Wednesday, August 21

Editorial: Number of formerly incarcerated employees should be disclosed by UC


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The University of California prides itself on its diverse students with varying backgrounds and experiences. The same should be said for its employees.

The UC announced in July it will no longer ask prospective employees to mark on their job applications whether they have been convicted of a crime. Instead, potential employees will only have to reveal past crimes during a final background check before employment.

The policy, which goes into effect in October, is a positive step for the UC. Universities should be a place of second chances, and applications should afford formerly incarcerated people a fair chance of being assessed based on their merits before their backgrounds become factors.

In order to display the effectiveness of the change, the UC should disclose in its annual Staff Workforce Profile how many formerly incarcerated people are being hired. Releasing benchmark data of past levels of employment and the workplace demographics resulting from the policy change would help the public to assess whether the practice really does provide more job opportunities for applicants with criminal records.

To be clear, the new policy does not eliminate background checks altogether, but simply removes extra obstacles for applicants with criminal records. If a person with a criminal record applies, the hiring staff will assess the level of the crime and its relevance to the position being applied to, according to an email statement sent by a UC spokesperson to the Daily Californian. This, in turn, allows the UC to consider a wider pool of qualified workers.

UCLA has already taken strides to make formerly incarcerated students feel welcome in the Bruin community. The Underground Scholars Initiative, a group that provides resources to students who were incarcerated or have family members who were, had 12 UCLA students in its first graduating class in spring 2017.

This is a promising sign for the UC. Providing more job opportunities to those with criminal records won’t just help reduce recidivism rates in a state already plagued with overcrowded prisons, but also further improves the diversity of the University’s employment workforce.

But merely asking applicants to disclose prior criminal records at a later stage in the hiring process doesn’t guarantee hiring staff won’t be biased toward people with criminal records. As such, the UC should release data about the results of this policy so the public can evaluate its execution.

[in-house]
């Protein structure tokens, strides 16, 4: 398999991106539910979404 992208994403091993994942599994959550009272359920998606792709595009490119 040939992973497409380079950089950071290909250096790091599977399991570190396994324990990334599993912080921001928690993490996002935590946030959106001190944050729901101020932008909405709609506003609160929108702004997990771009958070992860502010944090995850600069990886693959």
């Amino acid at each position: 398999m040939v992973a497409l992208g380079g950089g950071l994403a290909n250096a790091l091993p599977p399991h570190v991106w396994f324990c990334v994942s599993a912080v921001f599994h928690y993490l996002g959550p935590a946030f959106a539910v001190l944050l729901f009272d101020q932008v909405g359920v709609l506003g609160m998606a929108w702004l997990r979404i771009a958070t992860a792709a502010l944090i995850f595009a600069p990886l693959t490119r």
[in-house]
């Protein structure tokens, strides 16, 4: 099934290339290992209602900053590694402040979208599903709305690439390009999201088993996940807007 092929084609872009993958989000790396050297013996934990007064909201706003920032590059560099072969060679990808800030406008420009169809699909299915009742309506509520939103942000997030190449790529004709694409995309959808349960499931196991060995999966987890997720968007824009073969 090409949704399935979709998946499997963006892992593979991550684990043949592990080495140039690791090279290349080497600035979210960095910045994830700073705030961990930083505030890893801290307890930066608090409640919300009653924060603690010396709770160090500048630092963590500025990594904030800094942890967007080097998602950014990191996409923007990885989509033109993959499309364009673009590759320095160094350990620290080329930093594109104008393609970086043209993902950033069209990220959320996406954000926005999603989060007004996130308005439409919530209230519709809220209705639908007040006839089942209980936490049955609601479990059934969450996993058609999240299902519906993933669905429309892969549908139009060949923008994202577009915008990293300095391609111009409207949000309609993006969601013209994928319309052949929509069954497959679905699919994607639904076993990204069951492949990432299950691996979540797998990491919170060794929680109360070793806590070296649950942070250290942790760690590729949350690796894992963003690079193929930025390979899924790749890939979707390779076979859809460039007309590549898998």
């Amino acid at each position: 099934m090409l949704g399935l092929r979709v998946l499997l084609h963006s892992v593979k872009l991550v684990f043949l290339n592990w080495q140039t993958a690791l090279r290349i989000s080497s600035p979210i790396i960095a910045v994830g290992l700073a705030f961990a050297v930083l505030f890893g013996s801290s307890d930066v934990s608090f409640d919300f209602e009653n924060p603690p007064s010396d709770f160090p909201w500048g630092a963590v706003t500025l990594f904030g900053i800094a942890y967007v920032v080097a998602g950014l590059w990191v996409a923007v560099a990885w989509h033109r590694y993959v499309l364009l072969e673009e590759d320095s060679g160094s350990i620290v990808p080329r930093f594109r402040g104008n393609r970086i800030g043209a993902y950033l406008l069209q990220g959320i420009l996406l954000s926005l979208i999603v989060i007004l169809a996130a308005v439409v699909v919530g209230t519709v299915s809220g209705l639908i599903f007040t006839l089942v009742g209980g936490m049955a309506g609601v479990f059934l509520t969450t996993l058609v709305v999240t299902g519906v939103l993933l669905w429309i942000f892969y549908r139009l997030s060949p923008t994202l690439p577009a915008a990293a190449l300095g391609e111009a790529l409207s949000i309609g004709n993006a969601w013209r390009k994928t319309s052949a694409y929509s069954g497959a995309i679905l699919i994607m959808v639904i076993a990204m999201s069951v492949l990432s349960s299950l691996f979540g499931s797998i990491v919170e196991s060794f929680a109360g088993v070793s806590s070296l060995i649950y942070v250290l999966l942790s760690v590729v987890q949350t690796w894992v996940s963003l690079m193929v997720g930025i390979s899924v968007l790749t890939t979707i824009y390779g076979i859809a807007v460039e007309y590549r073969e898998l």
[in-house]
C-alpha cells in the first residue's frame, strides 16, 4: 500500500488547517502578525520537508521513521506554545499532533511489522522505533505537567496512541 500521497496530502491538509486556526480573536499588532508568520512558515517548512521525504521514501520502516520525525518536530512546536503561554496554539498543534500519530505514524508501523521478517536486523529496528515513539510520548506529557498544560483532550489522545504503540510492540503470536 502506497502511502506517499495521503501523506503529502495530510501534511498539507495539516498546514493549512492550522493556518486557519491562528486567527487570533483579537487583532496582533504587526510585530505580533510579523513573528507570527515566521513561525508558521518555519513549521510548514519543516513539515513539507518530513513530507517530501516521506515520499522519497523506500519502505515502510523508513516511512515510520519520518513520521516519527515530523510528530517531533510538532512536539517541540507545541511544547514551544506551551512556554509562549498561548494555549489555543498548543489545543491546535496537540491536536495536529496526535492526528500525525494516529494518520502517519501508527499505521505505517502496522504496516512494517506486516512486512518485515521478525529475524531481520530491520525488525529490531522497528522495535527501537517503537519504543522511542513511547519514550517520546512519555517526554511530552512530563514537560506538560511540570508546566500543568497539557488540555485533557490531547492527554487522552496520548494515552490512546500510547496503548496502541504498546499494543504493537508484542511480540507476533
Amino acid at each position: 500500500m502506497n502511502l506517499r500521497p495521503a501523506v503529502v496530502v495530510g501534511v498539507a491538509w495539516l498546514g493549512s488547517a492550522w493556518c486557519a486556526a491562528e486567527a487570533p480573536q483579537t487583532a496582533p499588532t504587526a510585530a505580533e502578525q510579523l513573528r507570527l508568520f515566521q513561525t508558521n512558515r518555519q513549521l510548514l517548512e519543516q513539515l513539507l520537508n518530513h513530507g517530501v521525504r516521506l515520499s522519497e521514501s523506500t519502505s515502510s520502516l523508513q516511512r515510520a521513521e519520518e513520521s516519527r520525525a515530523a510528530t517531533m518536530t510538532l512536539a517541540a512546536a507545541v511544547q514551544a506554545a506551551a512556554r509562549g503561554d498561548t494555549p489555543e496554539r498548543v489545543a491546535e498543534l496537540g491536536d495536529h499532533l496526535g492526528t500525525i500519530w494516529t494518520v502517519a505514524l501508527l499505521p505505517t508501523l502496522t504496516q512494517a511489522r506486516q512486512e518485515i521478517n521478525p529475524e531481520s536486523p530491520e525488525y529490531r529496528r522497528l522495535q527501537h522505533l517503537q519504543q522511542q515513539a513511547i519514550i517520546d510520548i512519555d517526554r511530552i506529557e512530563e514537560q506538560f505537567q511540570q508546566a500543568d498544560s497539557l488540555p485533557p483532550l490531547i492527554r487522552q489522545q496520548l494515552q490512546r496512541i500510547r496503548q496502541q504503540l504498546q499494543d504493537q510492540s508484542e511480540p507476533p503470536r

Of course, it may seem that publishing these employment statistics would pressure the UC to hire an incommensurate number of formerly incarcerated applicants, but that’s a hard stretch. Publishing hiring statistics of those with criminal records wouldn’t coerce the UC into drastically changing its employment practices, but would allow for groups like the Underground Scholars Initiative to see the efficacy of the hiring policy change and advocate for the needs of formerly incarcerated people should the policy not noticeably increase job opportunities for them.

After all, at an institution that grants diverse students the ability to better their futures through education, criminal records should not automatically disqualify hardworking and passionate employees from receiving job offers.

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  • Steven Czifra

    Creating equity does not just give formerly convicted people a second chance, but serves the community by allowing people to provide for themselves, and their families once they are released. Many don’t believe formerly incarcerated and convicted people should get jobs or educational opportunities before people without any criminal history. This line of reasoning, on the surface, does make some sense. After all, people without criminal histories seem more deserving. However, once a person is released, and has satisfied all of the court’s stipulations and orders, their debt to the community should end, and their opportunity to fully rejoin society should be, if not facilitated, at least not hindered by senseless policies and practices like felony boxes on job applications.

  • Aurora

    Today, many agencies deal with reproductive medicine. By means of procuring an egg from one woman and selecting a different woman to carry the fertilized embryo. This way, the biological mother and the surrogate are different women, and neither has a clear claim to the child. I have no experience with it but as far as I know surrogacy becoming widely popular. Despite the ban on it in numerous countries. I heard about medical center in Kiev that is extremely popular among fertility couples all over the globe. It’s called Biotexcom if I’m not mistaken. I fully understand the curious pull to know what a new person who is literally half of you would be like. And I have no problem adopting, but I definitely want to have at least 2 kids through surrogacy. I want to see what my children would look like. And the whole adoption between surrogate things is interesting. I think if everything played out correctly, I’d have adopted children and maybe one surrogate? I’m definitely adopting, no question about it, but not sure about surrogate yet. Although I’ve got a lot of time to think, I know adoption will happen. It’s too many good kids that need homes.

  • SinPatron

    Nearly 90 percent of people in prison are poor non violent drug offenders. Preventing these folks from becoming productive in society only supports racist drug laws and fuels the prison industrial complex.

    • Dre_loves_Trump

      90%? – more fake news stats to sway us towards a liberal agenda… prove it..

      • SinPatron

        I used to work in a prison release program. In ten years I only had two clients who were not drug addicts or suffering from mental illness